We all know that “politics ain’t beanbag,” and perhaps in no setting is that made clearer than in the presidential and vice presidential debates.
Public debates on the issues are a hallmark of representative government, and, as we saw in the debates this year, the discussions can get pretty intense. This is healthy in a democratic system. But there’s an outrageous fact about these debates that goes unremarked by the candidates, moderators, and the media: if President Obama and Governor Romney were college students, they could have been hauled in front of a campus court and punished for what they said to each other during those 90-minute sessions.
Take the University of Denver, for example — the site of the first debate. The university bans “Any act, display, or communication that causes substantial injury or distress.” I think it’s safe to say that the candidates caused one another some distress in the first debate. As for “substantial injury,” even Obama admits he did not leave that debate unscathed.
How about the vice presidential debate at Centre College in Kentucky, where “verbal abuse” is banned? Did Joe Biden or Paul Ryan violate that restriction? What do you think?
And certainly both Obama and Romney would have felt the other was guilty at the second debate of violating Hofstra University’s speech code—a code that bans “verbal abuse, ridicule… stereotyping, and offensive and unwelcome jokes and comments.”
But Lynn University, the Florida school that was the site of the third presidential debate, takes the cake. Its policy bans “Making a false or misleading oral or written statement that misrepresents the character, qualifications, or reputation of another.” How does this square with the existence of political fact-checkers who spring to life to criticize both candidates right after each and every debate? Answer: it doesn’t. To a great extent, what is “misleading” or “misrepresenting” is in the eye of the beholder. That’s why in America, our fact checkers aren’t government authorities; they’re reporters and bloggers. At Lynn University, it’s safe to assume the fact checkers are the authorities. If they don’t agree with you, they can punish you. They would just never dare to do it to our nation’s presidential candidates.
So, why didn’t these ridiculous speech codes that are completely incompatible with the very function of a university ever come up in the debate? Well, for one, I doubt either candidate bothered to look into the colleges’ policies. They could have easily done this if they’d simply visited the Foundation for Individual Rights in Education’s (FIRE’s) website (I am the president of FIRE).
The second and more pernicious reason, however, is that as a society we have gotten too used to university censorship. Indeed, in our 2012 report on speech codes, FIRE revealed that 65 percent of 392 top colleges in the country maintain policies that flatly circumvent both the principles enshrined in the First Amendment and our honored traditions of academic freedom.
Campus speech codes were considered a scandal back in the 1980s and ’90s. Yet most campuses have long since adopted them anyway, and when FIRE regularly announces its Speech Code of the Month—as it has for more than half a decade—some universities seem to simply shrug their shoulders, wondering, “what’s the big deal?”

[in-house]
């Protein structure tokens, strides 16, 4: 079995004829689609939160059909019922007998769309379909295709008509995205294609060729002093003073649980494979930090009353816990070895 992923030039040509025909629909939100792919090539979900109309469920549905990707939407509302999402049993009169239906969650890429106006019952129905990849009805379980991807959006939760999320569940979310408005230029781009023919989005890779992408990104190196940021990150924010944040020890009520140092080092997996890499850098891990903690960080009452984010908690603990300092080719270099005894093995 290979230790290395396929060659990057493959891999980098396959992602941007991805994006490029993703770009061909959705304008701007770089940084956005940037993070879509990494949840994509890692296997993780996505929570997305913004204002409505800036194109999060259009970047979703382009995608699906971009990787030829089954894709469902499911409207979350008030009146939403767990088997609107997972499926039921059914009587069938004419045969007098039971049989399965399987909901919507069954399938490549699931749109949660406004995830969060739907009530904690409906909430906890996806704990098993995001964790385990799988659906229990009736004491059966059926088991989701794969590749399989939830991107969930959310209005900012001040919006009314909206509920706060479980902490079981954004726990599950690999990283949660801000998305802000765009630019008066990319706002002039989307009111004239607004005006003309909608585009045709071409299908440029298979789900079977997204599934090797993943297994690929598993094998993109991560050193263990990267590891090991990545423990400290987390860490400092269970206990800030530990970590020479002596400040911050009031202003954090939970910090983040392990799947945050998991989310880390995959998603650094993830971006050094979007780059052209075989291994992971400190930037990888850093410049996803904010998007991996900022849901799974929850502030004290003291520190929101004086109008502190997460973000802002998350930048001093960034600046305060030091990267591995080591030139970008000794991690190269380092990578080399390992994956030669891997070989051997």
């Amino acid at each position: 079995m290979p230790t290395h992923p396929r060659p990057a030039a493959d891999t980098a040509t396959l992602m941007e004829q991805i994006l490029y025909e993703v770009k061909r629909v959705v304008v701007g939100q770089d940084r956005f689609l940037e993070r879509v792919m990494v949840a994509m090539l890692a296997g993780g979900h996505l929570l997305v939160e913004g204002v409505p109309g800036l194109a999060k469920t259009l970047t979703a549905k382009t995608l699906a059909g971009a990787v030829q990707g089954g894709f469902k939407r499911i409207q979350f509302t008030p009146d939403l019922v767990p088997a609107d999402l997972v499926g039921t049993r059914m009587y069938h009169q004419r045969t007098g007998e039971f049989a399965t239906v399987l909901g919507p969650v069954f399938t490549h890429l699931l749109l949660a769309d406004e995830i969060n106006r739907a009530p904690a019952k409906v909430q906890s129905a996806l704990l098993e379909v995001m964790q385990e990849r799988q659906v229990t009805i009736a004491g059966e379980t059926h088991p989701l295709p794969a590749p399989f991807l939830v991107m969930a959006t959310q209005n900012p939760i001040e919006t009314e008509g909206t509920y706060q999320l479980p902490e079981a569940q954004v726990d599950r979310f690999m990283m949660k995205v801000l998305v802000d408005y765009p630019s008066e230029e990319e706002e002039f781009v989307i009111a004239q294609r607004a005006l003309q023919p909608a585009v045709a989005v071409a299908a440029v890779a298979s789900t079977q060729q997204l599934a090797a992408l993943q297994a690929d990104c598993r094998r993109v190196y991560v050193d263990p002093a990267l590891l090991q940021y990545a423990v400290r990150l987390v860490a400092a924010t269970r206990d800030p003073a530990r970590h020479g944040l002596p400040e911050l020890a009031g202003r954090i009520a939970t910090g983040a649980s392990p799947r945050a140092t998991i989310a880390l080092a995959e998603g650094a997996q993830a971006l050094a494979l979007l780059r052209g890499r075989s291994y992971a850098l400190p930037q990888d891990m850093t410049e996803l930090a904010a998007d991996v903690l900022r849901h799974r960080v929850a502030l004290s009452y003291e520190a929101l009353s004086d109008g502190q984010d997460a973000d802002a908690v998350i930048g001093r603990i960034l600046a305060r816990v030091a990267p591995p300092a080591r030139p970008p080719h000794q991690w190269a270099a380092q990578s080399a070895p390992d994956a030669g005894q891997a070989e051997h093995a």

In my new book Unlearning Liberty: Campus Censorship in the End of American Debate, I try to explain how campus speech codes and blatant acts of viewpoint-based censorship on campuses harm us all. The book is loaded with examples of students getting in trouble for saying anything and everything. At Syracuse, a white student was punished for complaining about a comment he believed was racist. At Bucknell, students criticizing Obama’s stimulus bill were silenced. And in one case in Indiana, a student was punished simply for reading a book that was critical of the Ku Klux Klan in public.
Violations of student rights even go beyond what students are prevented from saying and at times actually dictate what students are required to say—even against their own conscience. In Unlearning Liberty, I discuss shocking cases in which social work students were asked to lobby the government for causes they did not believe in. In one case in Missouri, an evangelical Christian landed in serious trouble when she wouldn’t sign a letter supporting gay adoption.
You might be surprised to hear that I would have welcomed it if the campus speech codes in effect on the debate campuses were used against both candidates in the debate. I wish that every time either Obama or Romney engaged in something that their opponent could argue was “ridicule,” a university administrator had come on stage and told them to stop talking or face punishment.
As a lifetime advocate of free speech, why would I like this? Because speech codes are only able to survive when they are applied with double standards and kept safely in reserve — both as a warning for students to keep their mouths shut and as a tool to use only when administrators so choose. If they were actually used as written on a regular basis, they would be instantly exposed for the assaults on free speech that they are, and they wouldn’t last a day.
I wish our country would have had the chance to see the spectacle of these absurd codes in action. Maybe then we would stop accepting campus speech codes as some kind of new normal.